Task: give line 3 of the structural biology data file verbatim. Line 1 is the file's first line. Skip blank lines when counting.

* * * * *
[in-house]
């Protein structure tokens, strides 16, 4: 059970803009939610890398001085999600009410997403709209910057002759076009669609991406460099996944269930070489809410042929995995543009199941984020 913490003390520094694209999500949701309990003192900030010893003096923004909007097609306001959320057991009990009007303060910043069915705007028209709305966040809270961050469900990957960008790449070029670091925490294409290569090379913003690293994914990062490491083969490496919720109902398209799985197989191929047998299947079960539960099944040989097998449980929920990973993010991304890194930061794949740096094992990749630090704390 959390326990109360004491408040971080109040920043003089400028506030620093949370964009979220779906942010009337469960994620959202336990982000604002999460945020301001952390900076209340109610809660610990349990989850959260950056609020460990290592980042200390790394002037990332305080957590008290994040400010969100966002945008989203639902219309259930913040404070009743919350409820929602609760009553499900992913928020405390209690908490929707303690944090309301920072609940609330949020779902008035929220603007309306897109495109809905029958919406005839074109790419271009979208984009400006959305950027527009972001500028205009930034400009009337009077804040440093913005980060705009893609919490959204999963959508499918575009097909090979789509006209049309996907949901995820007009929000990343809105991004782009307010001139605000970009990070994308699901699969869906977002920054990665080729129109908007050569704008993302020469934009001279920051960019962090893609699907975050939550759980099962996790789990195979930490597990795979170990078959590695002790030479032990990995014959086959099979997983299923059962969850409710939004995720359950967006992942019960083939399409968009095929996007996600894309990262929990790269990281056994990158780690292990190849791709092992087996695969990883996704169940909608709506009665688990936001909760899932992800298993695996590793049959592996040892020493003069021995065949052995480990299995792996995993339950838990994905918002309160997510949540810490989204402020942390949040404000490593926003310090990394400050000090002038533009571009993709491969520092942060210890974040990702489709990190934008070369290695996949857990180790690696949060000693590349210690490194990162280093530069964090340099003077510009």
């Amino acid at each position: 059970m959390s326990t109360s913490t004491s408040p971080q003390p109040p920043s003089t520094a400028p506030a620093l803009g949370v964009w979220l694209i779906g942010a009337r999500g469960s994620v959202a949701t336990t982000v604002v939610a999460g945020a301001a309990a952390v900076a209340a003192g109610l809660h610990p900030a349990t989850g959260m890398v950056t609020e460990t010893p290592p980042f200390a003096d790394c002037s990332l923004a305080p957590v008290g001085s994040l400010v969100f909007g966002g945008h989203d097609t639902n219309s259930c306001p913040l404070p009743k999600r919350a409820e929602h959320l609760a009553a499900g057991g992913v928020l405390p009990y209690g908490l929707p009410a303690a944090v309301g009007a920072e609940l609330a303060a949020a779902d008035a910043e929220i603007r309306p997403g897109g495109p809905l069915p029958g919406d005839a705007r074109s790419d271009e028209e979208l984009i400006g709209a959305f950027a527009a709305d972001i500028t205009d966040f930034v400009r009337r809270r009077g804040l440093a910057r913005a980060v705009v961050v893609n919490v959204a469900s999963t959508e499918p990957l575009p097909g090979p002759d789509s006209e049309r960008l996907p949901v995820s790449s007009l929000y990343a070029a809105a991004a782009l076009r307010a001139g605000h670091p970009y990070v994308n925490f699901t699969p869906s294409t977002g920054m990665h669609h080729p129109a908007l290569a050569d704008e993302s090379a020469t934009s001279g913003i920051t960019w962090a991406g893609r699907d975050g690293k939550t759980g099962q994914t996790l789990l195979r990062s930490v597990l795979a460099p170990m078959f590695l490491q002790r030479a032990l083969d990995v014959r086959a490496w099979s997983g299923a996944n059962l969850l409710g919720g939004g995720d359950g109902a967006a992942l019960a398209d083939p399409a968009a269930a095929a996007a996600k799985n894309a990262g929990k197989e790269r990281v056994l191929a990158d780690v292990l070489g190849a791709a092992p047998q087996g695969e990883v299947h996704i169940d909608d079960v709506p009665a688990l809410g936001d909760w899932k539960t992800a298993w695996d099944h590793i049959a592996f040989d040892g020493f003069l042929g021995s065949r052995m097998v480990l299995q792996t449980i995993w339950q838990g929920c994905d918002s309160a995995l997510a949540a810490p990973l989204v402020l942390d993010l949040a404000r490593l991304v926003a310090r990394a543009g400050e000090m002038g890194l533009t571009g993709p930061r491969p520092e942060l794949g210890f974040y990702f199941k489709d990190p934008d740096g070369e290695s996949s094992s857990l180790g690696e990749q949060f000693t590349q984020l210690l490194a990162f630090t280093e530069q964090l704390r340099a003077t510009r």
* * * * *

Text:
């Amino acid at each position: 059970m959390s326990t109360s913490t004491s408040p971080q003390p109040p920043s003089t520094a400028p506030a620093l803009g949370v964009w979220l694209i779906g942010a009337r999500g469960s994620v959202a949701t336990t982000v604002v939610a999460g945020a301001a309990a952390v900076a209340a003192g109610l809660h610990p900030a349990t989850g959260m890398v950056t609020e460990t010893p290592p980042f200390a003096d790394c002037s990332l923004a305080p957590v008290g001085s994040l400010v969100f909007g966002g945008h989203d097609t639902n219309s259930c306001p913040l404070p009743k999600r919350a409820e929602h959320l609760a009553a499900g057991g992913v928020l405390p009990y209690g908490l929707p009410a303690a944090v309301g009007a920072e609940l609330a303060a949020a779902d008035a910043e929220i603007r309306p997403g897109g495109p809905l069915p029958g919406d005839a705007r074109s790419d271009e028209e979208l984009i400006g709209a959305f950027a527009a709305d972001i500028t205009d966040f930034v400009r009337r809270r009077g804040l440093a910057r913005a980060v705009v961050v893609n919490v959204a469900s999963t959508e499918p990957l575009p097909g090979p002759d789509s006209e049309r960008l996907p949901v995820s790449s007009l929000y990343a070029a809105a991004a782009l076009r307010a001139g605000h670091p970009y990070v994308n925490f699901t699969p869906s294409t977002g920054m990665h669609h080729p129109a908007l290569a050569d704008e993302s090379a020469t934009s001279g913003i920051t960019w962090a991406g893609r699907d975050g690293k939550t759980g099962q994914t996790l789990l195979r990062s930490v597990l795979a460099p170990m078959f590695l490491q002790r030479a032990l083969d990995v014959r086959a490496w099979s997983g299923a996944n059962l969850l409710g919720g939004g995720d359950g109902a967006a992942l019960a398209d083939p399409a968009a269930a095929a996007a996600k799985n894309a990262g929990k197989e790269r990281v056994l191929a990158d780690v292990l070489g190849a791709a092992p047998q087996g695969e990883v299947h996704i169940d909608d079960v709506p009665a688990l809410g936001d909760w899932k539960t992800a298993w695996d099944h590793i049959a592996f040989d040892g020493f003069l042929g021995s065949r052995m097998v480990l299995q792996t449980i995993w339950q838990g929920c994905d918002s309160a995995l997510a949540a810490p990973l989204v402020l942390d993010l949040a404000r490593l991304v926003a310090r990394a543009g400050e000090m002038g890194l533009t571009g993709p930061r491969p520092e942060l794949g210890f974040y990702f199941k489709d990190p934008d740096g070369e290695s996949s094992s857990l180790g690696e990749q949060f000693t590349q984020l210690l490194a990162f630090t280093e530069q964090l704390r340099a003077t510009r």